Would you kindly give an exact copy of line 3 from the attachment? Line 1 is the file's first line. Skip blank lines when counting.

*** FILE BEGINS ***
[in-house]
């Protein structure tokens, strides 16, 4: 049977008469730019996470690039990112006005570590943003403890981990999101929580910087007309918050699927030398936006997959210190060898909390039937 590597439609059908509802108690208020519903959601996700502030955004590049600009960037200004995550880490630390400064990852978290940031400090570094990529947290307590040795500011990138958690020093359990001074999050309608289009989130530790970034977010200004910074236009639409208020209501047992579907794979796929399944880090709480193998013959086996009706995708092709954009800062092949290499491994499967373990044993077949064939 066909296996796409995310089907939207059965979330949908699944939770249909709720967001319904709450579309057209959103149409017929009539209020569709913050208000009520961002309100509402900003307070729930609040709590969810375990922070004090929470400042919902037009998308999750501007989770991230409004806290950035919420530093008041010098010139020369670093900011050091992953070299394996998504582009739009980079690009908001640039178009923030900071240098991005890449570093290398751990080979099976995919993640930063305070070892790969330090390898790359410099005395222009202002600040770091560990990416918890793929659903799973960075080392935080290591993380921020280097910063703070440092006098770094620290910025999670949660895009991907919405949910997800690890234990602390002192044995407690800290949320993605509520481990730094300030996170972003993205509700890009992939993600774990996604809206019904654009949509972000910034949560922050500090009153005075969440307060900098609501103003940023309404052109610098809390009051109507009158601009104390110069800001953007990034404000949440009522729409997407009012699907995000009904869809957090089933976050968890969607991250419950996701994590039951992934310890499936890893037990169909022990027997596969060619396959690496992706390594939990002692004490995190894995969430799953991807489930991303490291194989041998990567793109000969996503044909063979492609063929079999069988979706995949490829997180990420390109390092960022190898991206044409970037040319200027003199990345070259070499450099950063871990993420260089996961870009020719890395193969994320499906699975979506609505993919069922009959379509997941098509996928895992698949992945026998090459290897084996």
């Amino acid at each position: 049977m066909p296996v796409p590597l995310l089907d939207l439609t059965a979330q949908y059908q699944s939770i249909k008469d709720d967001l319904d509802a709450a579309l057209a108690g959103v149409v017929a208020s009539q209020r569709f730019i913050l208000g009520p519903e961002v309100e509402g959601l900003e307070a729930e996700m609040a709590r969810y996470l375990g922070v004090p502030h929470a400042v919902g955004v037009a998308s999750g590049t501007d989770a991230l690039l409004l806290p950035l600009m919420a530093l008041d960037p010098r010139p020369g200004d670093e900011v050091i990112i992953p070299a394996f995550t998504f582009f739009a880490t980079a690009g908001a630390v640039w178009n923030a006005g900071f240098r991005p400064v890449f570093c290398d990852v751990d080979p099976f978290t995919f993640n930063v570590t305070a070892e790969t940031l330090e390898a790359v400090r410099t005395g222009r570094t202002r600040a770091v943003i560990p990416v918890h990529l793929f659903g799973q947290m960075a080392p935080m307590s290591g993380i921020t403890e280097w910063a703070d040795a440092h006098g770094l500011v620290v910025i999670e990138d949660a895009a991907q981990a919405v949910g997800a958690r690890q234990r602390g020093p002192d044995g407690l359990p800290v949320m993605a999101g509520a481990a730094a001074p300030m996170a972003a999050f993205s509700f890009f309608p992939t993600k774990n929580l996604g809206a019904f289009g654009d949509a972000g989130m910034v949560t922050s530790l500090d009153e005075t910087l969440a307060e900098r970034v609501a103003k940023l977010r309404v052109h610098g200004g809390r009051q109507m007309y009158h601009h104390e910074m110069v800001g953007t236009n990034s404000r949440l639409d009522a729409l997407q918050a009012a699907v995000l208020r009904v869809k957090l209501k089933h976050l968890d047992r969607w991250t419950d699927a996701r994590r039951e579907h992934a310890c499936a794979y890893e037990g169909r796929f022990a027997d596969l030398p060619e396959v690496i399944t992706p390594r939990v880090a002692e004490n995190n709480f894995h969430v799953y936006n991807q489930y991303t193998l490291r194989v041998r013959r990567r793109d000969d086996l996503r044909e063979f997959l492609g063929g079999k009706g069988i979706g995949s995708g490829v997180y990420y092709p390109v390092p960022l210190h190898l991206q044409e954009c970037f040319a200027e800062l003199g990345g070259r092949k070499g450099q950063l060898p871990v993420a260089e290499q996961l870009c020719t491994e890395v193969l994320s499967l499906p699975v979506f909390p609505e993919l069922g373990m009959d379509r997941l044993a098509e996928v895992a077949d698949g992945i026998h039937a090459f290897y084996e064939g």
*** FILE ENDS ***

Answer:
């Amino acid at each position: 049977m066909p296996v796409p590597l995310l089907d939207l439609t059965a979330q949908y059908q699944s939770i249909k008469d709720d967001l319904d509802a709450a579309l057209a108690g959103v149409v017929a208020s009539q209020r569709f730019i913050l208000g009520p519903e961002v309100e509402g959601l900003e307070a729930e996700m609040a709590r969810y996470l375990g922070v004090p502030h929470a400042v919902g955004v037009a998308s999750g590049t501007d989770a991230l690039l409004l806290p950035l600009m919420a530093l008041d960037p010098r010139p020369g200004d670093e900011v050091i990112i992953p070299a394996f995550t998504f582009f739009a880490t980079a690009g908001a630390v640039w178009n923030a006005g900071f240098r991005p400064v890449f570093c290398d990852v751990d080979p099976f978290t995919f993640n930063v570590t305070a070892e790969t940031l330090e390898a790359v400090r410099t005395g222009r570094t202002r600040a770091v943003i560990p990416v918890h990529l793929f659903g799973q947290m960075a080392p935080m307590s290591g993380i921020t403890e280097w910063a703070d040795a440092h006098g770094l500011v620290v910025i999670e990138d949660a895009a991907q981990a919405v949910g997800a958690r690890q234990r602390g020093p002192d044995g407690l359990p800290v949320m993605a999101g509520a481990a730094a001074p300030m996170a972003a999050f993205s509700f890009f309608p992939t993600k774990n929580l996604g809206a019904f289009g654009d949509a972000g989130m910034v949560t922050s530790l500090d009153e005075t910087l969440a307060e900098r970034v609501a103003k940023l977010r309404v052109h610098g200004g809390r009051q109507m007309y009158h601009h104390e910074m110069v800001g953007t236009n990034s404000r949440l639409d009522a729409l997407q918050a009012a699907v995000l208020r009904v869809k957090l209501k089933h976050l968890d047992r969607w991250t419950d699927a996701r994590r039951e579907h992934a310890c499936a794979y890893e037990g169909r796929f022990a027997d596969l030398p060619e396959v690496i399944t992706p390594r939990v880090a002692e004490n995190n709480f894995h969430v799953y936006n991807q489930y991303t193998l490291r194989v041998r013959r990567r793109d000969d086996l996503r044909e063979f997959l492609g063929g079999k009706g069988i979706g995949s995708g490829v997180y990420y092709p390109v390092p960022l210190h190898l991206q044409e954009c970037f040319a200027e800062l003199g990345g070259r092949k070499g450099q950063l060898p871990v993420a260089e290499q996961l870009c020719t491994e890395v193969l994320s499967l499906p699975v979506f909390p609505e993919l069922g373990m009959d379509r997941l044993a098509e996928v895992a077949d698949g992945i026998h039937a090459f290897y084996e064939g």